InfluentialPoints.com
Biology, images, analysis, design...
Aphids Find them How to ID AphidBlog
"It has long been an axiom of mine that the little things are infinitely the most important" (Sherlock Holmes)

 

 

Aphis plantaginis

Plantain aphid

Identification & Distribution  Biology & Ecology 

Identification & Distribution:

Adult Aphis plantaginis apterae are dark green, mottled to a greater or lesser extent with pale green. Most authorities describe Aphis plantaginis as not being wax powdered, but we have found the dorsum of both apterae and nymphs may be covered with particulate wax as shown in the first picture below. The terminal process of the antenna is 2.0-2.8 times the length of the base of the sixth antennal segment. The siphunculi are black and 1.62-2.42 times the length of the dusky cauda. The body length of Aphis plantaginis aptera is 1.23-2.04 mm.

 

Their abdominal sclerotic pattern is variable, with the most heavily marked having dark intersegmental muscle sclerites (see micrographs below), small marginal and postsiphuncular sclerites and bars across tergites 7 and 8. Marginal tubercles are rather large, especially in alates.

 

Aphis plantaginis lives under the rosette leaves and on the root collar of great plantain (Plantago major), hoary plantain (Plantago media) and ribwort plantain (Plantago lanceolata). It does not host alternate. It is usually attended by ants which cover the aphid colony with soil particles. Sexual forms develop in autumn. Aphis plantaginis is widely distributed in southern Britain and throughout most of Europe and into Asia.

 

Biology & Ecology:

Most individials of Aphis plantaginis, whether immatures or adults, do not have any wax powdering, and appear as shown in the first picture below. Colonies are usually tented over with soil particles by Lasius ants which attend the aphids, as shown in the second picture below. In Siberia Novgorodova & Gavrilyuk, 2012  found Aphis plantaginis was one of the most attractive aphids to ants, with 7 different species of ants attending the aphid.

 

The rare cases where a wax coating develops (as in our photo at the top of this page) may result from a lack of ant attendance. Moreover, close examination of the photos below shows that most aphids retain a few globules of wax scattered over the abdomen.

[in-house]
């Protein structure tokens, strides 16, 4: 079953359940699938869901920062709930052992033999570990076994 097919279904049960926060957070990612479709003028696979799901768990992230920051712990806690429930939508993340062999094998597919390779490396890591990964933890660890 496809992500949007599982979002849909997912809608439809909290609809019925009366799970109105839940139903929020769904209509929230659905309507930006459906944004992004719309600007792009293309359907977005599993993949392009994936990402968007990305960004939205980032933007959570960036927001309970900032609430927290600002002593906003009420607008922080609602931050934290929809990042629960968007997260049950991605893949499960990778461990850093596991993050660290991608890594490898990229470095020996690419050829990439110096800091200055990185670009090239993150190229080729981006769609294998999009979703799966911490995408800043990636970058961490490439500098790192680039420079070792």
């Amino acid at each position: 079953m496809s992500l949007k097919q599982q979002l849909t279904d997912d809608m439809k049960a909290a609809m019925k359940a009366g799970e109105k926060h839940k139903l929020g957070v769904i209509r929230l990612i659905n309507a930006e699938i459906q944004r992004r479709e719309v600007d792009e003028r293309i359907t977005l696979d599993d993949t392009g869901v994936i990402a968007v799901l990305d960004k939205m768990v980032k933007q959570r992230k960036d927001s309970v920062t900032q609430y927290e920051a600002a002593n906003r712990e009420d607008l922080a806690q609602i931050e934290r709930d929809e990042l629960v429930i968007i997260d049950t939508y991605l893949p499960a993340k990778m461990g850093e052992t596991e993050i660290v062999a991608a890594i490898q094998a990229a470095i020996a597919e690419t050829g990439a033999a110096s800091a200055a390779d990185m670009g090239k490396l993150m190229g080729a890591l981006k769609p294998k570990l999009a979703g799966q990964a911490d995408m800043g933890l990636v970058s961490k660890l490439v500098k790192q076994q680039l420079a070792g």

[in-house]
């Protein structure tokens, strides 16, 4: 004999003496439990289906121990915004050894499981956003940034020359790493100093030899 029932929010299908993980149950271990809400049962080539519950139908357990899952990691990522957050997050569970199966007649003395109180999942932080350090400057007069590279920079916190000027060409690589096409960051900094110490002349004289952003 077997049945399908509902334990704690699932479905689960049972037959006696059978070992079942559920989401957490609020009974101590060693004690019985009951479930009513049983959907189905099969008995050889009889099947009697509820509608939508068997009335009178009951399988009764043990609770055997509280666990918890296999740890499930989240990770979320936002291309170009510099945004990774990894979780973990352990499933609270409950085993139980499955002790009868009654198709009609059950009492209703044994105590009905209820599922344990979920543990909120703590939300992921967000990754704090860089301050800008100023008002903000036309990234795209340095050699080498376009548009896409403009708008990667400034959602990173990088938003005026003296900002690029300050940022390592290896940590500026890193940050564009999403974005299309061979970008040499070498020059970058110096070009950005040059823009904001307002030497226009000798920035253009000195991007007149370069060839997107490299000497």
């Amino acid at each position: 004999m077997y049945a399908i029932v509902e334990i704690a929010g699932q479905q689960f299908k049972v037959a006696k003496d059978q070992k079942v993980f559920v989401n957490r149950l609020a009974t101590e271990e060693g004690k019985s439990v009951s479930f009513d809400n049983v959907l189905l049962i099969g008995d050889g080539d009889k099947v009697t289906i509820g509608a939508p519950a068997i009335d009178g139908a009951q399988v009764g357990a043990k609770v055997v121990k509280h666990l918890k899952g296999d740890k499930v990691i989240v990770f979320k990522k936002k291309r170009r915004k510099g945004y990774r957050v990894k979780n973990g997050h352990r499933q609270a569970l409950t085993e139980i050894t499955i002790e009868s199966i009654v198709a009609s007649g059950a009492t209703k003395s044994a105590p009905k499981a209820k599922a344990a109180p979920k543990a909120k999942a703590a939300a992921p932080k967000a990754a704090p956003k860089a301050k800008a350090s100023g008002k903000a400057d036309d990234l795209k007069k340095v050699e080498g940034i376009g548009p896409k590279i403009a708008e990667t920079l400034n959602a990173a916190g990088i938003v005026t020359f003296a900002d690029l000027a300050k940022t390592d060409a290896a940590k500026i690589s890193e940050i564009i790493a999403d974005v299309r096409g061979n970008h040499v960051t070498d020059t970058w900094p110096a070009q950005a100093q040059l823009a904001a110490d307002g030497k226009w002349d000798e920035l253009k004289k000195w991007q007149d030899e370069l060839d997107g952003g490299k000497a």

Sexual forms develop in autumn - the picture below shows an ovipara.

In common with many of the root aphids, syrphid larvae are important predators. The picture below shows an (unidentified) syphid larva predating Aphis plantaginis.

Acknowledgements

We thank Alan Outen Bedfordshire Invertebrate Group  for assistance in obtaining one of the images above.

We have made provisional identifications from high resolution photos of living specimens, along with host plant identity. In the great majority of cases, identifications have been confirmed by microscopic examination of preserved specimens. We have used the keys and species accounts of Blackman & Eastop (1994)  and Blackman & Eastop (2006)  supplemented with Blackman (1974) , Stroyan (1977) , Stroyan (1984) , Blackman & Eastop (1984) , Heie (1980-1995) , Dixon & Thieme (2007)  and Blackman (2010) . We fully acknowledge these authors as the source for the (summarized) taxonomic information we have presented. Any errors in identification or information are ours alone, and we would be very grateful for any corrections. For assistance on the terms used for aphid morphology we suggest the figure  provided by Blackman & Eastop (2006).

Useful weblinks 

References

  •  Novgorodova, T.A. & Gavrilyuk, A.V. (2012). The degree of protection different ants (Hymenoptera: Formicidae) provide aphids (Hemiptera: Aphididae) against aphidophages European Journal of Entomology 109(1), 187-196. Abstract